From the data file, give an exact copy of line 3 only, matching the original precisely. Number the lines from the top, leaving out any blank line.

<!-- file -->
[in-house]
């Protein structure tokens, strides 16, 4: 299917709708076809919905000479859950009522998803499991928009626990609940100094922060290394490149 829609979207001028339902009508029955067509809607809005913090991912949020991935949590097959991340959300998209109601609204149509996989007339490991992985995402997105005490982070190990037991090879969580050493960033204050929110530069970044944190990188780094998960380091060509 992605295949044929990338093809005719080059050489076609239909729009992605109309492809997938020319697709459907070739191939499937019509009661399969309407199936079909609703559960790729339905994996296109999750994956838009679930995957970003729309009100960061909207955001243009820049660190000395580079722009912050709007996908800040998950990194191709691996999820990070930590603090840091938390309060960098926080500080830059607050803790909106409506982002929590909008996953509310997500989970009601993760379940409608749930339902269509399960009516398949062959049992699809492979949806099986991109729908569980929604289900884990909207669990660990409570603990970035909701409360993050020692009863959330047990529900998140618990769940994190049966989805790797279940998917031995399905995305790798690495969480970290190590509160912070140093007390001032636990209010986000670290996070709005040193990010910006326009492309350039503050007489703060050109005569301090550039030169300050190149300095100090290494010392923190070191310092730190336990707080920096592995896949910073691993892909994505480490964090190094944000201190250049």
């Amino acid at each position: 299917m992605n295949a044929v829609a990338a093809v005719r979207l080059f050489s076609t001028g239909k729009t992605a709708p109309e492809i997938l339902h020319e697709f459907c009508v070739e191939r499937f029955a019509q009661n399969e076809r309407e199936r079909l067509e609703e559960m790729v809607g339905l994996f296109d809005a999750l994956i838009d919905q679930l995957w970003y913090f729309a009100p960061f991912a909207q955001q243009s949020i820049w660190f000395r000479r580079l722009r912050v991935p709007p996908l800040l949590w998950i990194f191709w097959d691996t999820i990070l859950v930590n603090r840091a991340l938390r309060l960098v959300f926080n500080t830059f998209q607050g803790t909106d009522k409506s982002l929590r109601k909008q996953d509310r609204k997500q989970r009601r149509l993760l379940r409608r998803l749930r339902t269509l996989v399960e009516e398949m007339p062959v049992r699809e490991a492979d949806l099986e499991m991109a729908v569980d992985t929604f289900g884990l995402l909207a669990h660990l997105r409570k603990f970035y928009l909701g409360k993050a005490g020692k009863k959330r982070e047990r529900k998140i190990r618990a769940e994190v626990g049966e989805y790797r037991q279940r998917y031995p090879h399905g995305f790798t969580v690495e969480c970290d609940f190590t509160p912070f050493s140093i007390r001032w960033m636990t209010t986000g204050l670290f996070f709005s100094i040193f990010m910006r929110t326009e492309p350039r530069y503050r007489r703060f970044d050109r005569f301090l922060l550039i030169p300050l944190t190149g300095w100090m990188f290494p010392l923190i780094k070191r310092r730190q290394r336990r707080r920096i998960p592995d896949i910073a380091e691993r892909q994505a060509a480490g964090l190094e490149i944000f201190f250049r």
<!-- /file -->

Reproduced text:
């Amino acid at each position: 299917m992605n295949a044929v829609a990338a093809v005719r979207l080059f050489s076609t001028g239909k729009t992605a709708p109309e492809i997938l339902h020319e697709f459907c009508v070739e191939r499937f029955a019509q009661n399969e076809r309407e199936r079909l067509e609703e559960m790729v809607g339905l994996f296109d809005a999750l994956i838009d919905q679930l995957w970003y913090f729309a009100p960061f991912a909207q955001q243009s949020i820049w660190f000395r000479r580079l722009r912050v991935p709007p996908l800040l949590w998950i990194f191709w097959d691996t999820i990070l859950v930590n603090r840091a991340l938390r309060l960098v959300f926080n500080t830059f998209q607050g803790t909106d009522k409506s982002l929590r109601k909008q996953d509310r609204k997500q989970r009601r149509l993760l379940r409608r998803l749930r339902t269509l996989v399960e009516e398949m007339p062959v049992r699809e490991a492979d949806l099986e499991m991109a729908v569980d992985t929604f289900g884990l995402l909207a669990h660990l997105r409570k603990f970035y928009l909701g409360k993050a005490g020692k009863k959330r982070e047990r529900k998140i190990r618990a769940e994190v626990g049966e989805y790797r037991q279940r998917y031995p090879h399905g995305f790798t969580v690495e969480c970290d609940f190590t509160p912070f050493s140093i007390r001032w960033m636990t209010t986000g204050l670290f996070f709005s100094i040193f990010m910006r929110t326009e492309p350039r530069y503050r007489r703060f970044d050109r005569f301090l922060l550039i030169p300050l944190t190149g300095w100090m990188f290494p010392l923190i780094k070191r310092r730190q290394r336990r707080r920096i998960p592995d896949i910073a380091e691993r892909q994505a060509a480490g964090l190094e490149i944000f201190f250049r």